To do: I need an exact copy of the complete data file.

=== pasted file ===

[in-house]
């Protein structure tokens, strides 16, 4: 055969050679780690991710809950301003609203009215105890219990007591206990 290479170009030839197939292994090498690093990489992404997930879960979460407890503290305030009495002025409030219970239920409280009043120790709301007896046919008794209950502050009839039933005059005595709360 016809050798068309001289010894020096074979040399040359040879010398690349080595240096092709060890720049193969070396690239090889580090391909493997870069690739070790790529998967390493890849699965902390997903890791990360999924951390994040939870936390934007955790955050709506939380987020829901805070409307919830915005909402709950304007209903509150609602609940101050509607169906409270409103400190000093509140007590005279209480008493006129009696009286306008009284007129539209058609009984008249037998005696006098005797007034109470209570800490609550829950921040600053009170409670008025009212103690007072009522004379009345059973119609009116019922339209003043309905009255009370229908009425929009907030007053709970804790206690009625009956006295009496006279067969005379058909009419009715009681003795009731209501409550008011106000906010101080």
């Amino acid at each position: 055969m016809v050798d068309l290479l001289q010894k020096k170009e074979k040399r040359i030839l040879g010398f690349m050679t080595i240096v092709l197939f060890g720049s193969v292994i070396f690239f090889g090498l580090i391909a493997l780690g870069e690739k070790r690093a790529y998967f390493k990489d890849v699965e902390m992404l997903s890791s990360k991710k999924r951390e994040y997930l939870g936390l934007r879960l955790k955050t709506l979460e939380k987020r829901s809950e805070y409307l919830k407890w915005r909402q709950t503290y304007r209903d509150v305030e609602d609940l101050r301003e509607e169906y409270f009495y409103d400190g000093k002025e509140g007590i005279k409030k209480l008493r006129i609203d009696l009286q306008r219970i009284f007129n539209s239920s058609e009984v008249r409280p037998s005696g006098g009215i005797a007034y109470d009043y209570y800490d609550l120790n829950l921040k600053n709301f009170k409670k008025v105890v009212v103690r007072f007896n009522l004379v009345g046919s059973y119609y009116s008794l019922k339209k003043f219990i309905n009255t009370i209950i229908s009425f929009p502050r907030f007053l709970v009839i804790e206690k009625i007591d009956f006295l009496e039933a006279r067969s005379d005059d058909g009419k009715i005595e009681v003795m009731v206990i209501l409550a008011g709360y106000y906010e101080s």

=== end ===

[in-house]
């Protein structure tokens, strides 16, 4: 055969050679780690991710809950301003609203009215105890219990007591206990 290479170009030839197939292994090498690093990489992404997930879960979460407890503290305030009495002025409030219970239920409280009043120790709301007896046919008794209950502050009839039933005059005595709360 016809050798068309001289010894020096074979040399040359040879010398690349080595240096092709060890720049193969070396690239090889580090391909493997870069690739070790790529998967390493890849699965902390997903890791990360999924951390994040939870936390934007955790955050709506939380987020829901805070409307919830915005909402709950304007209903509150609602609940101050509607169906409270409103400190000093509140007590005279209480008493006129009696009286306008009284007129539209058609009984008249037998005696006098005797007034109470209570800490609550829950921040600053009170409670008025009212103690007072009522004379009345059973119609009116019922339209003043309905009255009370229908009425929009907030007053709970804790206690009625009956006295009496006279067969005379058909009419009715009681003795009731209501409550008011106000906010101080």
């Amino acid at each position: 055969m016809v050798d068309l290479l001289q010894k020096k170009e074979k040399r040359i030839l040879g010398f690349m050679t080595i240096v092709l197939f060890g720049s193969v292994i070396f690239f090889g090498l580090i391909a493997l780690g870069e690739k070790r690093a790529y998967f390493k990489d890849v699965e902390m992404l997903s890791s990360k991710k999924r951390e994040y997930l939870g936390l934007r879960l955790k955050t709506l979460e939380k987020r829901s809950e805070y409307l919830k407890w915005r909402q709950t503290y304007r209903d509150v305030e609602d609940l101050r301003e509607e169906y409270f009495y409103d400190g000093k002025e509140g007590i005279k409030k209480l008493r006129i609203d009696l009286q306008r219970i009284f007129n539209s239920s058609e009984v008249r409280p037998s005696g006098g009215i005797a007034y109470d009043y209570y800490d609550l120790n829950l921040k600053n709301f009170k409670k008025v105890v009212v103690r007072f007896n009522l004379v009345g046919s059973y119609y009116s008794l019922k339209k003043f219990i309905n009255t009370i209950i229908s009425f929009p502050r907030f007053l709970v009839i804790e206690k009625i007591d009956f006295l009496e039933a006279r067969s005379d005059d058909g009419k009715i005595e009681v003795m009731v206990i209501l409550a008011g709360y106000y906010e101080s």